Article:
More from Ms. McKinney:

It’s hard to imagine that the country that controls so much nuclear firepower and that drops so many bombs on Somalia, Yemen, Afghanistan, and Pakistan every day including today is increasingly unwilling to educate its children and house its citizens. While China has lifted 400 million of its people from dire poverty, the US seems on the path to consigning such a fate for its citizens.

And still, the sound of crickets from celebrities, pissed-off malcontents and media outlets.

Many years ago, the US cared more about its citizens who suffered from mental illness.   There were many more hospitals and institutions in cities across the country that provided the basics for the mentally ill, until the government, basically, gave up on them:

Published: October 30, 1984 – NY TIMES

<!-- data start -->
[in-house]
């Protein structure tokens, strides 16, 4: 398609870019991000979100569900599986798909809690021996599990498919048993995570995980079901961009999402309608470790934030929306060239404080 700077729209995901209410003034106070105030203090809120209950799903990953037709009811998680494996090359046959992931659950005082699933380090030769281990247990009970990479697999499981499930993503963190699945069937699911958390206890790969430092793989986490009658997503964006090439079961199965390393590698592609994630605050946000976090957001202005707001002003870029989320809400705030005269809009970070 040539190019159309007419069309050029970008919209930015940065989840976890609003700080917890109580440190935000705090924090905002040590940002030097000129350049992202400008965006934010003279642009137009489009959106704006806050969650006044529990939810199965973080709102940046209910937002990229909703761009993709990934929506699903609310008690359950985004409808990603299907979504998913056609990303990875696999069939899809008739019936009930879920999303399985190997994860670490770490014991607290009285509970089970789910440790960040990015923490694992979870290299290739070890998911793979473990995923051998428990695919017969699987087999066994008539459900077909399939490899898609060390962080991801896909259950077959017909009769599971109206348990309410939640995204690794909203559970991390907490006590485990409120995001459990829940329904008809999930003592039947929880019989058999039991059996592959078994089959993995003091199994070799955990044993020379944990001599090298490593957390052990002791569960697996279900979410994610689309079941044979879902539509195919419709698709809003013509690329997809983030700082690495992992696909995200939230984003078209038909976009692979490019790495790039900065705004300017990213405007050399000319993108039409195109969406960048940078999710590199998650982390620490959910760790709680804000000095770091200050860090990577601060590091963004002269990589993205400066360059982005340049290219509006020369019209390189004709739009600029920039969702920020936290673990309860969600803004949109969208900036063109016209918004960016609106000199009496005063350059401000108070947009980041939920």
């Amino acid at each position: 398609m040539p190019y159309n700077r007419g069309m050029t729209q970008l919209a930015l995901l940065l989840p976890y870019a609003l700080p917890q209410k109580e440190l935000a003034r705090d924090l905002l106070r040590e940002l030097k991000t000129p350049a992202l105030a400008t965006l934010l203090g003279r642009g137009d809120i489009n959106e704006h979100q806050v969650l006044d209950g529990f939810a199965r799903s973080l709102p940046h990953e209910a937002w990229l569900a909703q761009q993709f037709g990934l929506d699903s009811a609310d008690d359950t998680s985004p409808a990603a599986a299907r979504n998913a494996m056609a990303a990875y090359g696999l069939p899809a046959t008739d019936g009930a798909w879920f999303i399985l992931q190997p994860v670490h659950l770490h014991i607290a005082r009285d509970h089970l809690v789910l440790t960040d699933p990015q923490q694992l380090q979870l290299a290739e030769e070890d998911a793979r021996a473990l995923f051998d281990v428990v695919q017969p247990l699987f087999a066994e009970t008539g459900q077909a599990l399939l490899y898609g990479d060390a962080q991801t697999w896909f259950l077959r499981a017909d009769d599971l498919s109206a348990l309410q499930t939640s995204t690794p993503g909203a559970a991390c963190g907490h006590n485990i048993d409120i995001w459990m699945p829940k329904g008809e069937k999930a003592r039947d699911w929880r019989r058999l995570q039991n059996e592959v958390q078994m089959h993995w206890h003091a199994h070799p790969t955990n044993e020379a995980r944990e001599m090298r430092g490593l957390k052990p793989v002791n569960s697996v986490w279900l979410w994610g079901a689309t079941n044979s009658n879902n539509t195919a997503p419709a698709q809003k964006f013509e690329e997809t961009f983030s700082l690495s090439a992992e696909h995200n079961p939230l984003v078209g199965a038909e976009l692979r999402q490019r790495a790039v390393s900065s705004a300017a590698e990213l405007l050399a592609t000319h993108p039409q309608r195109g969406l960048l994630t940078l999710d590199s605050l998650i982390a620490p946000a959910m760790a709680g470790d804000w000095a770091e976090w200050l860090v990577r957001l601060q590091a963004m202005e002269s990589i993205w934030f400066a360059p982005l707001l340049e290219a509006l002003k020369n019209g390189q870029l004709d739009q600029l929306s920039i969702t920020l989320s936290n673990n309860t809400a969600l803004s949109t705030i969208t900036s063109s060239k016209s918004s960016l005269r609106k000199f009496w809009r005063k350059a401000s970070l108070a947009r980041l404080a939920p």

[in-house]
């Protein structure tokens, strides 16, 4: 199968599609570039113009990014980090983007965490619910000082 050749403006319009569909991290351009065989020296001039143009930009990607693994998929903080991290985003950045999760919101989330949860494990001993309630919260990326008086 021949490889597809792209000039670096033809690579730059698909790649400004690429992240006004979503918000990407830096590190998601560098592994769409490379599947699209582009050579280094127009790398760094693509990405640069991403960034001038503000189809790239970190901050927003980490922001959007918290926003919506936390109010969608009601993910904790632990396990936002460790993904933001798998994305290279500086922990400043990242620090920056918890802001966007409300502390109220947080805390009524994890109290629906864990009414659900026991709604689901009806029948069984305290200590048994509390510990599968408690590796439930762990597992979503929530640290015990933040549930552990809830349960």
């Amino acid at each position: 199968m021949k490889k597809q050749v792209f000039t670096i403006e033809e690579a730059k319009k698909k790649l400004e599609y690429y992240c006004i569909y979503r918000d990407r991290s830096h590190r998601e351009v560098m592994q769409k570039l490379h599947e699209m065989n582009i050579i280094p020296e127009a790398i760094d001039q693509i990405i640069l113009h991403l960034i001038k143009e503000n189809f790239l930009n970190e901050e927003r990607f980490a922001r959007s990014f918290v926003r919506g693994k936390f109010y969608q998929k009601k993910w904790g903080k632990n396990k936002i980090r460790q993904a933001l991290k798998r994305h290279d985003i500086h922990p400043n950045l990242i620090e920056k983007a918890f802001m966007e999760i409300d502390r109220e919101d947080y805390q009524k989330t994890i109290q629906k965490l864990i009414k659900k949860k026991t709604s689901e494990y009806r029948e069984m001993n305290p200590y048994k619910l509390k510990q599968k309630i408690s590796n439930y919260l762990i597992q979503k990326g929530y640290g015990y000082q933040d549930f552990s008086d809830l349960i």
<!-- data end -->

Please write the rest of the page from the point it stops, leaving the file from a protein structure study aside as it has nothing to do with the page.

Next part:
Jack R. Ewalt, who directed the staff of the Joint Commission when it was founded in 1955, says now that he remains ”a great believer in the use of drugs, but they are just another treatment, not a magic.”

”Drugs can help people get back to the community,” he said, ”but they have to have medical care, a place to live and someone to relate to. They can’t just float around aimlessly.”

Dr. Ewalt said the 1963 act was supposed to have the states continue to take care of the mentally ill but that many states simply gave up and ceded most of their responsibility to the Federal Government.

”The result was like proposing a plan to build a new airplane and ending up only with a wing and a tail,” Dr. Ewalt said. ”Congress and the state governments didn’t buy the whole program of centers, plus adequate staffing, plus long-term financial supports.”

“A place to live and someone to relate to”…in  very short supply today.

Our government has more than $50 MIllION a day, yes that’s $50 MILLION A DAY to give to NASA to fund whatever fantasies they have outside the real world we live in.  This is just ONE government agency.   Our government can’t take care of those who desperately need its’ help, as any government should do to help its’ homeless and mentally ill citizens, yet our government can throw $50 million a day toward space fantasies.  Some messed up priorities.